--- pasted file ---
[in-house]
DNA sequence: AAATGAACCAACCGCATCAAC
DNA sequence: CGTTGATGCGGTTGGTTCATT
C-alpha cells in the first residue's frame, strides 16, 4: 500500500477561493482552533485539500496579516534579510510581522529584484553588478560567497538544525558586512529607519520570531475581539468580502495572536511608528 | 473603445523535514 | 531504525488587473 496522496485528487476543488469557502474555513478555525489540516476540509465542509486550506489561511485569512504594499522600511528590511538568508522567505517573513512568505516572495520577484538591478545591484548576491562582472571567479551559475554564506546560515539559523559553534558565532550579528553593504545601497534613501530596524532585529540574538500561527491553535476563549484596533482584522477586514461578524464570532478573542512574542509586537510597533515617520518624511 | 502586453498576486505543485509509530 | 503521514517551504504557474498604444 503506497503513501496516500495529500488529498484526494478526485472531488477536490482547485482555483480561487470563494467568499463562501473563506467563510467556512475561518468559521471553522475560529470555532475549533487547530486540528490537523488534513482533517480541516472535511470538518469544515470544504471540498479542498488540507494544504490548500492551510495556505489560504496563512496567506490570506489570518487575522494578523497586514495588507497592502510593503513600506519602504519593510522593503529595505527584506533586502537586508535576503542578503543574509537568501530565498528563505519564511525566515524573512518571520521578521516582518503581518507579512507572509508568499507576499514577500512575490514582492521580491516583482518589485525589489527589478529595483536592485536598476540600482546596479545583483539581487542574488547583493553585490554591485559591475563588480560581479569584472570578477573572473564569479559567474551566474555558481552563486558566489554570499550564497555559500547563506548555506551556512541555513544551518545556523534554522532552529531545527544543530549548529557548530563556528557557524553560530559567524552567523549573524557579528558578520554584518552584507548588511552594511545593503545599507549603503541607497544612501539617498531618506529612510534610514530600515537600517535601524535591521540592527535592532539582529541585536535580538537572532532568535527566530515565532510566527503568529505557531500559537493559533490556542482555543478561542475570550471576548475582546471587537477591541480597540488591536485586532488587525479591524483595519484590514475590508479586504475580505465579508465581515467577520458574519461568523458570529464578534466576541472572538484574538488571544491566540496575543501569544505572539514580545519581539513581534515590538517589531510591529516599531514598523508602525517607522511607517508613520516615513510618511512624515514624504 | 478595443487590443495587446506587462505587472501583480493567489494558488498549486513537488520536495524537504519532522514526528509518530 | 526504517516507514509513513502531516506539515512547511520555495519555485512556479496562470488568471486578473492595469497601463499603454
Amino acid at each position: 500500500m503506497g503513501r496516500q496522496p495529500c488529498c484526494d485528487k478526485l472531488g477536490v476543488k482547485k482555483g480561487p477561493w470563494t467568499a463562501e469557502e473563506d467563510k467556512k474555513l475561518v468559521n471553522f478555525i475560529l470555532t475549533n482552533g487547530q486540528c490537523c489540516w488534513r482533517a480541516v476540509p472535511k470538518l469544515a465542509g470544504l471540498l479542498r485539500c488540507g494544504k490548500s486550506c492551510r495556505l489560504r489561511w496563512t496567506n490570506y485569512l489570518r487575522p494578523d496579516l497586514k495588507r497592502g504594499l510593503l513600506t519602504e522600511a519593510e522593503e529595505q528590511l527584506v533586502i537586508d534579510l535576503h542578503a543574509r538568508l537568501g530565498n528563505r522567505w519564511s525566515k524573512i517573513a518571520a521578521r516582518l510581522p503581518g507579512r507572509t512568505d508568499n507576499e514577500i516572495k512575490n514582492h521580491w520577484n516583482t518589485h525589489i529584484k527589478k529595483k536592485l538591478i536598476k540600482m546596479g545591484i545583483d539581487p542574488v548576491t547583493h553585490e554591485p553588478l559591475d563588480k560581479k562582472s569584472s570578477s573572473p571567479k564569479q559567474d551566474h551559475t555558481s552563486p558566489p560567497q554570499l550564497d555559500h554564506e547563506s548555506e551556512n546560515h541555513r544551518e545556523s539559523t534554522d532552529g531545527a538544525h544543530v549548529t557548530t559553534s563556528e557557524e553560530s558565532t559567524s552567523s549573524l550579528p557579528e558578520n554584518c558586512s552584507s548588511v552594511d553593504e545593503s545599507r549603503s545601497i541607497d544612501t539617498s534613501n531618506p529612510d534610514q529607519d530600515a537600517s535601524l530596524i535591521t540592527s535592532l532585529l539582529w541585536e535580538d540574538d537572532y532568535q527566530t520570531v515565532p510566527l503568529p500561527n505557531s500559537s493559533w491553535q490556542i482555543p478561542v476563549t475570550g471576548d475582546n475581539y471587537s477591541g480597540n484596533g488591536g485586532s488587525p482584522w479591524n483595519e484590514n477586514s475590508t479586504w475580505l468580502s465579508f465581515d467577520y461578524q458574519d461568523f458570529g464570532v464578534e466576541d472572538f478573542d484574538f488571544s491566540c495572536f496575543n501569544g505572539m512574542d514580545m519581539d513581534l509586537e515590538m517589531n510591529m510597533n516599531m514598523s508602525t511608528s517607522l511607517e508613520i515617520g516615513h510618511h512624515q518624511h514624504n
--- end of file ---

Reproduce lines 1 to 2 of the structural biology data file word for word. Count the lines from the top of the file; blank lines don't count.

[in-house]
DNA sequence: AAATGAACCAACCGCATCAAC